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Vinca Colors

By J.D. Chi ; Updated September 21, 2017
Vinca is a shade-loving perennial with lavender blooms.

Also known as Periwinkle or Myrtle, Vinca is an effective ground cover that impatiens, though both the bloom and foliage are brighter in color. Blooms are available in blue, purple and white.

There are two varieties of vinca-major and minor. Vinca major is larger and more aggressive, and can grow to 2 feet, while Vinca minor is a dwarf version that reaches only about 6 inches in height. Both varieties are perennials most often used as annuals and thrive in partial to full shade with moderate water.

A second plant goes by the name of vinca, but the Catharanthus is technically Vinca rosea, which thrives in hot sun and is nearly drought tolerant. This plant is available in a wider range of colors.


Vinca major produces lavender-blue, pinwheel-shaped flowers that appear in spring. The flowers may be up to 2 inches across.

Several cultivars of Vinca minor produce blue flowers. "Aureola" has a light-blue bloom, "Bowles Variety" has a deep-blue bloom and "Ralph Shugert" has medium-blue flowers and blooms for a second time in fall.


The "Atropurpurea" cultivar of Vinca minor produces a dark purple bloom; the "Cora Cascade Lilac," is a vine-like cultivar that produces lilac-colored blooms. There are more purples available if you are looking at Catharanthus, including "Mediterranean," which is a low, spreading cultivar with lavender blooms, and "Passion," which is deep purple with a yellow center.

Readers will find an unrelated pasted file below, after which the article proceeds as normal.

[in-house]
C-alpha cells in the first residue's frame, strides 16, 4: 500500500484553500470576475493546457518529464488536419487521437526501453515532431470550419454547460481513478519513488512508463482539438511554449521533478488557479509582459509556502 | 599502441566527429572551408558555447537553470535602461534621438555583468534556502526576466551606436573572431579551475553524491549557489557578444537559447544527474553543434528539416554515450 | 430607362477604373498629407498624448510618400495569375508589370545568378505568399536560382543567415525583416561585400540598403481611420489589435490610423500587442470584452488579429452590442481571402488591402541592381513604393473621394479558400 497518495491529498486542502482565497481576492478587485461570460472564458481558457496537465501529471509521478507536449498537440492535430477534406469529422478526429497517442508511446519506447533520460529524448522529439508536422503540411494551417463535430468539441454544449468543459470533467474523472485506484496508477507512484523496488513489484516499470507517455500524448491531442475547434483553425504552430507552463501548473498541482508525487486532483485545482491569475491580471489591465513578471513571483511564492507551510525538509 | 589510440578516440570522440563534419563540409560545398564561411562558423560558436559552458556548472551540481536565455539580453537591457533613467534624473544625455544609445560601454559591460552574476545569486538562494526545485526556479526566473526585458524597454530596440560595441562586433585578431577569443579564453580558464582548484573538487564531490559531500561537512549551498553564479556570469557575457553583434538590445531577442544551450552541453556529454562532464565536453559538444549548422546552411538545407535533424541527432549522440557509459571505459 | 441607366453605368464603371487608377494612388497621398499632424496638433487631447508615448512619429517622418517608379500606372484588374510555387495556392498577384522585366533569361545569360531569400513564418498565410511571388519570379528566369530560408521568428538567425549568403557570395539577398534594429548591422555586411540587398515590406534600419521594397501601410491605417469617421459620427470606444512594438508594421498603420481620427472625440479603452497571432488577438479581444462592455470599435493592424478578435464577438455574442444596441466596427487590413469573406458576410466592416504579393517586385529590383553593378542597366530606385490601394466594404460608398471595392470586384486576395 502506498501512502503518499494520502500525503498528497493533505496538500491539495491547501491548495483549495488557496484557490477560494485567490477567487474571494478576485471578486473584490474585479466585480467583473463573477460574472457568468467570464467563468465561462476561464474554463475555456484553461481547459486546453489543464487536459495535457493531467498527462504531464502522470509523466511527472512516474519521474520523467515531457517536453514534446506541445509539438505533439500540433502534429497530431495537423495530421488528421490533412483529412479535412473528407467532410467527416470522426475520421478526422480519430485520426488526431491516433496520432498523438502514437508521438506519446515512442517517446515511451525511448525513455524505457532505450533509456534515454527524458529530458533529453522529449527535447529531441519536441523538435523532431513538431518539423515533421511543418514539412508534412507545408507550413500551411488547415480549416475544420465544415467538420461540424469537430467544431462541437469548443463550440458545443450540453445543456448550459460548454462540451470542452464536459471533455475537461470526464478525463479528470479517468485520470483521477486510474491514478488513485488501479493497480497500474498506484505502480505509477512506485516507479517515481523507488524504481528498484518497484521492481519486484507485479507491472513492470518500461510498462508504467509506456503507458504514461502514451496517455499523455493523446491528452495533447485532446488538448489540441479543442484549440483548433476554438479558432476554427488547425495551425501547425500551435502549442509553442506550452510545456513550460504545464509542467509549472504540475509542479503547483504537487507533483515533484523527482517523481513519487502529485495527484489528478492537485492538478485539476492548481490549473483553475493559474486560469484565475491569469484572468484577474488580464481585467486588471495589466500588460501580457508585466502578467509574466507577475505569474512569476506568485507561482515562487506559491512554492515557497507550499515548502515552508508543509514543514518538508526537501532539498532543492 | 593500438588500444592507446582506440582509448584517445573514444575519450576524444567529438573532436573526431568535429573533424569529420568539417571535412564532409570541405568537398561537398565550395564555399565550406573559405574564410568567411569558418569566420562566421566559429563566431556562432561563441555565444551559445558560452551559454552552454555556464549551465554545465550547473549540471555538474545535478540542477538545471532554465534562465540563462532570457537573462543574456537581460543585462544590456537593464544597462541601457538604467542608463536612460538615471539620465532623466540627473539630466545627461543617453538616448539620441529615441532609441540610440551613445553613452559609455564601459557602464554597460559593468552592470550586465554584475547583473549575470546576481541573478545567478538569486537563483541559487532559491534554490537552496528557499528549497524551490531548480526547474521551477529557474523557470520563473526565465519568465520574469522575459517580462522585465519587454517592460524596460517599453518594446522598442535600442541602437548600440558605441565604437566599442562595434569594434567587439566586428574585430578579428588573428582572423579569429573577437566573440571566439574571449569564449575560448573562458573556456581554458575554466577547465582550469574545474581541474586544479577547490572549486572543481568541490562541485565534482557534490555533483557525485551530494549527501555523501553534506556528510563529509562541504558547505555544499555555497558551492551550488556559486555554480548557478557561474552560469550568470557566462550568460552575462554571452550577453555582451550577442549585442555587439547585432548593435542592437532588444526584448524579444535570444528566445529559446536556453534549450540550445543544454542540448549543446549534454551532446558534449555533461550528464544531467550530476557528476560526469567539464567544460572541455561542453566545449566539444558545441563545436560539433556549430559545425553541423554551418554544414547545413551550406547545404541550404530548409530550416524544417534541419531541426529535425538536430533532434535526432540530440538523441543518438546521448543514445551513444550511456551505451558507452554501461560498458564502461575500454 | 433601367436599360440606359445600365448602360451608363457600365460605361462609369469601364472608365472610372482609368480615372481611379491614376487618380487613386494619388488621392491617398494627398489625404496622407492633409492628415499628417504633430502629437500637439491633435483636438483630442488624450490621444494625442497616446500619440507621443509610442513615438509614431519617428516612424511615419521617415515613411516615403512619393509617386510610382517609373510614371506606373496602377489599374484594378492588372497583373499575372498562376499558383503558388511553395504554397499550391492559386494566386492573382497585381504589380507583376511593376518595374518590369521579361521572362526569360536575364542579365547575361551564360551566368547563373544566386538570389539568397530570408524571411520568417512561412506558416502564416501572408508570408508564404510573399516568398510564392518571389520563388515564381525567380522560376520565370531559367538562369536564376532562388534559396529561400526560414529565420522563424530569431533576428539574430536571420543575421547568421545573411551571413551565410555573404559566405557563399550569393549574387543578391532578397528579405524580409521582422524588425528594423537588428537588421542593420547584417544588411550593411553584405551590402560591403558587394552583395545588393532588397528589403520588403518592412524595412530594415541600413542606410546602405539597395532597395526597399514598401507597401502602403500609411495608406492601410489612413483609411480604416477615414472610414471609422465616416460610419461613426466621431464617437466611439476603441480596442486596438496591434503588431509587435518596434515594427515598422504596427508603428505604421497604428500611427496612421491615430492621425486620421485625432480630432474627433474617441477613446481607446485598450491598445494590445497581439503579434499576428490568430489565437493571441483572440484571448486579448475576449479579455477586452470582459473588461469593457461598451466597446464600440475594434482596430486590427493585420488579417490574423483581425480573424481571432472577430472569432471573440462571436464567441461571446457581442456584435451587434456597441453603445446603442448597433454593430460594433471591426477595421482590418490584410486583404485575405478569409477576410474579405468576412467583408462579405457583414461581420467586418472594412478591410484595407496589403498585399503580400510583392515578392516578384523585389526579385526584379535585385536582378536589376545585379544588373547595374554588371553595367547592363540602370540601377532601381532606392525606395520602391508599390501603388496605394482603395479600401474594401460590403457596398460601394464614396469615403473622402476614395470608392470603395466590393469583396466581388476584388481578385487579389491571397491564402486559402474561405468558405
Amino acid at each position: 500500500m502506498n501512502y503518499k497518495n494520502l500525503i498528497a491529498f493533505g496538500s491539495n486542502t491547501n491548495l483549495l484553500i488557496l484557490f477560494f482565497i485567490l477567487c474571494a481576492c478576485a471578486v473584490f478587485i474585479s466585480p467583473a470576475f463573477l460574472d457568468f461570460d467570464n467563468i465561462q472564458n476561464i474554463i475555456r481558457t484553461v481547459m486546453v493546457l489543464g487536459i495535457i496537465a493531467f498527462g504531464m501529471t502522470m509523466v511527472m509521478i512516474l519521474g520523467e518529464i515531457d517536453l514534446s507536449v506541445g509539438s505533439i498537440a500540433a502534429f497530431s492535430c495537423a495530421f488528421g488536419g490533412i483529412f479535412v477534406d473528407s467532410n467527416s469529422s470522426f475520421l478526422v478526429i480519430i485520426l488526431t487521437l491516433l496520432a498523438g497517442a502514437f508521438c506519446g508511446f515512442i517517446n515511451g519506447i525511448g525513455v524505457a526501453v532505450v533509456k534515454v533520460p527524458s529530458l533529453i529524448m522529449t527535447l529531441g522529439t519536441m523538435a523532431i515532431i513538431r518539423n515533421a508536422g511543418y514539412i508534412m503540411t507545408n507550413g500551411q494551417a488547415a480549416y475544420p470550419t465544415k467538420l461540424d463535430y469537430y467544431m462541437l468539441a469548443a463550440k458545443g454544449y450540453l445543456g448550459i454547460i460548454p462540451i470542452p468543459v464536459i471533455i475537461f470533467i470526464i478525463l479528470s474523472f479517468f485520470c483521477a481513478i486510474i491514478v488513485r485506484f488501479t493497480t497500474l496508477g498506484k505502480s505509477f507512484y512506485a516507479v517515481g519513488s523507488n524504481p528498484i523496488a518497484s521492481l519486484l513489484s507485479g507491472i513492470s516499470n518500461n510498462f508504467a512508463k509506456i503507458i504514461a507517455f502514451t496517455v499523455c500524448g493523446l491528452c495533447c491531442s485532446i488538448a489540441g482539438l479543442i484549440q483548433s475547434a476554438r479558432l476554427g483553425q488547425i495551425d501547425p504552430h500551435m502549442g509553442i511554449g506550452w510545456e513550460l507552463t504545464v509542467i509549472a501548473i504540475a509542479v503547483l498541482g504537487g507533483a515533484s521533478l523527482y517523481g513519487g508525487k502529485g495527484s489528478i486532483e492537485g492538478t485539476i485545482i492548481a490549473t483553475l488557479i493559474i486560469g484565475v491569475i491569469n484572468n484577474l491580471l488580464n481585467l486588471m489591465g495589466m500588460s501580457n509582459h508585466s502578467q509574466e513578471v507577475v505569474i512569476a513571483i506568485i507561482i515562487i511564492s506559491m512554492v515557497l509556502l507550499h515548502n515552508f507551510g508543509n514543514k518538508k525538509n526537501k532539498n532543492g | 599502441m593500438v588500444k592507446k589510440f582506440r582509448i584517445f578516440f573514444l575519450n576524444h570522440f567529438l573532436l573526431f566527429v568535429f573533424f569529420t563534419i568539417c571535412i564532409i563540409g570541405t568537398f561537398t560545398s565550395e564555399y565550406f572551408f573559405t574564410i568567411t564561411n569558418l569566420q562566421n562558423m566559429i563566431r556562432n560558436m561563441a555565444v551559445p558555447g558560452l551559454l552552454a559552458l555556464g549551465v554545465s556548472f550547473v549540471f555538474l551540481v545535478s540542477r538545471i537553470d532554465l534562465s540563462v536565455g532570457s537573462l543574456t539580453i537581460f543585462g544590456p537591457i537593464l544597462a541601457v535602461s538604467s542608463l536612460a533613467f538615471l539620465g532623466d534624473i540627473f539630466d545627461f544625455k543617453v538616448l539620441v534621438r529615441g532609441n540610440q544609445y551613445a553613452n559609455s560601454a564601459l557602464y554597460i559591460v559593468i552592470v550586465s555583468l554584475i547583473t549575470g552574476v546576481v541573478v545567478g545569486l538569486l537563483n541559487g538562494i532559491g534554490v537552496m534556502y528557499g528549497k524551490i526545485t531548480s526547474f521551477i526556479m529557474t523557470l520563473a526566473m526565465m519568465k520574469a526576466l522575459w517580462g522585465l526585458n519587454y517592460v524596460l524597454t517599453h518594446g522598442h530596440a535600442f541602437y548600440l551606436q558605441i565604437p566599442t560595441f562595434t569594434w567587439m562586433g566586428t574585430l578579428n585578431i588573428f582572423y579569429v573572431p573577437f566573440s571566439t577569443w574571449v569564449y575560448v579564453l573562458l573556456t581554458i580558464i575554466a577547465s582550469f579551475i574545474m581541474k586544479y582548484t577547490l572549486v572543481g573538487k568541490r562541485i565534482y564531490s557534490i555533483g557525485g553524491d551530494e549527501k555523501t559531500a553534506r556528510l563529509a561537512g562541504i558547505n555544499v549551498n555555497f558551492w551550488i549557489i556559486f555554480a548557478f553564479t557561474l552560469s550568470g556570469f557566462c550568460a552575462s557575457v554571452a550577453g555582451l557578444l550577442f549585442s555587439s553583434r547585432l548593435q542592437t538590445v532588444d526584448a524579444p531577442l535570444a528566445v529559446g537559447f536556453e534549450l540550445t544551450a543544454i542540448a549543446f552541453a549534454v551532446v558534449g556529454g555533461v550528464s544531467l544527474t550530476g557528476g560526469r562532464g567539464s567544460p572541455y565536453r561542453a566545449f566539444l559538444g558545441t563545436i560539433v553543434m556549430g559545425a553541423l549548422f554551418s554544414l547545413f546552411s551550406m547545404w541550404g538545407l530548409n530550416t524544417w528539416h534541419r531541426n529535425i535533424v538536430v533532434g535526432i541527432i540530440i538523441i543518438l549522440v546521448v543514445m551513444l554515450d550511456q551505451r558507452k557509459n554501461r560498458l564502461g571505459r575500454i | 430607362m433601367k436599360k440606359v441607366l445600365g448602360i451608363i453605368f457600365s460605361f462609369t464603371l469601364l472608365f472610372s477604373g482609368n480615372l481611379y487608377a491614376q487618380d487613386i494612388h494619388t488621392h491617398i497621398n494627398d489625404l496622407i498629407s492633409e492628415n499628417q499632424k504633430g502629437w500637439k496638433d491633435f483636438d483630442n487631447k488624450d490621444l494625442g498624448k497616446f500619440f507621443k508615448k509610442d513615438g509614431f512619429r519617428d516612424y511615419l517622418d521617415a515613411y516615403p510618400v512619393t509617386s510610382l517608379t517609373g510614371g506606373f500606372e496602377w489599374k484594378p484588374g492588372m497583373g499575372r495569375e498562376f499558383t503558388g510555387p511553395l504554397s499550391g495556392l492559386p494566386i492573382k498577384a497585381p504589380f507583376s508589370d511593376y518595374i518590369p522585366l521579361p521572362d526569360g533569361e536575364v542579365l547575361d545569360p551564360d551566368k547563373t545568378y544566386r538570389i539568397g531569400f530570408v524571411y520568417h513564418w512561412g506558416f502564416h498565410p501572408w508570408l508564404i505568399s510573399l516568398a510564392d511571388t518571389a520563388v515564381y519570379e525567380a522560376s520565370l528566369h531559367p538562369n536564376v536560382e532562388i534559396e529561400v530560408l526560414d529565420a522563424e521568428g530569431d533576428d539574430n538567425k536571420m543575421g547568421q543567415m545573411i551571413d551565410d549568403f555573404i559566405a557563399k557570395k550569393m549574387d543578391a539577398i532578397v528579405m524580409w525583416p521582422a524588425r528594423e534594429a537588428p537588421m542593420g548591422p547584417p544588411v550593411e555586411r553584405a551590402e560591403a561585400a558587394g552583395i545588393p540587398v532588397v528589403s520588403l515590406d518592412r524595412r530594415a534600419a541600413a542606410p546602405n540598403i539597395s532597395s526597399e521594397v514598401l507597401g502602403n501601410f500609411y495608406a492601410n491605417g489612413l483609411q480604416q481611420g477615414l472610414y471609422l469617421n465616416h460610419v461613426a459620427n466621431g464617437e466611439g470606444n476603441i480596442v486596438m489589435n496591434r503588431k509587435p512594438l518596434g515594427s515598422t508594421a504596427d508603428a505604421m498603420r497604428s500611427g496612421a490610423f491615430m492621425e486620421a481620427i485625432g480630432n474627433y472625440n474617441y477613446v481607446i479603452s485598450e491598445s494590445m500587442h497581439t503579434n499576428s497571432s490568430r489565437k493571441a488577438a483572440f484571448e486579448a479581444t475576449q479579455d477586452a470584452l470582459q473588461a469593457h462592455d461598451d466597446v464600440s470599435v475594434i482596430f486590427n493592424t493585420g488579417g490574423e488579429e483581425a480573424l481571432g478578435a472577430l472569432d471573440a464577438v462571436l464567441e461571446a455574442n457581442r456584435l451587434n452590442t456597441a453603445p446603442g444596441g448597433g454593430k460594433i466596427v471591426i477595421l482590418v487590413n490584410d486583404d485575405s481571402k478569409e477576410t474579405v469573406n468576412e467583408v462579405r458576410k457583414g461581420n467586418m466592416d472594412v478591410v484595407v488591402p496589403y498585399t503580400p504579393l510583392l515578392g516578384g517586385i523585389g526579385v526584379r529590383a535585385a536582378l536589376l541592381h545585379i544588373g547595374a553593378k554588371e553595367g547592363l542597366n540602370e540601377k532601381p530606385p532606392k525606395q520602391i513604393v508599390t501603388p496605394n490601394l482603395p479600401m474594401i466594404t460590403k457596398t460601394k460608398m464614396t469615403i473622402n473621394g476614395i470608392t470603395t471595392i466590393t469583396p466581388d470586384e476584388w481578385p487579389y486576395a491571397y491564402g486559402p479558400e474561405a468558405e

There are at least two Vinca minor cultivars that produce white blooms: "Alba" and "Miss Jekyll." Alba produces a bright white flower, while Miss Jekyll leans a little less bright and the plant is among the smallest of the cultivars.

Other Colors

If you're looking for bright pinks and reds, select Catharanthus, which requires less care than its Vinca cousins. Catharanthus, also known as Madagascar Periwinkle is available in a range of reds, pinks, oranges and bicolor blooms. The "Jaio Scarlet Eye" cultivar produces a scarlet bloom, while "Boa Peach" produces an apricot-peach bloom and "Cobra Apricot" produces a bicolored flower with apricot petals and a pink center.


About the Author


J.D. Chi is a professional journalist who has covered sports for more than 20 years at newspapers all over the United States. She has covered major golf tournaments and the NFL as well as travel and health topics. Chi received her Bachelor of Arts in professional writing from Carnegie Mellon University and is working toward a master's degree in journalism.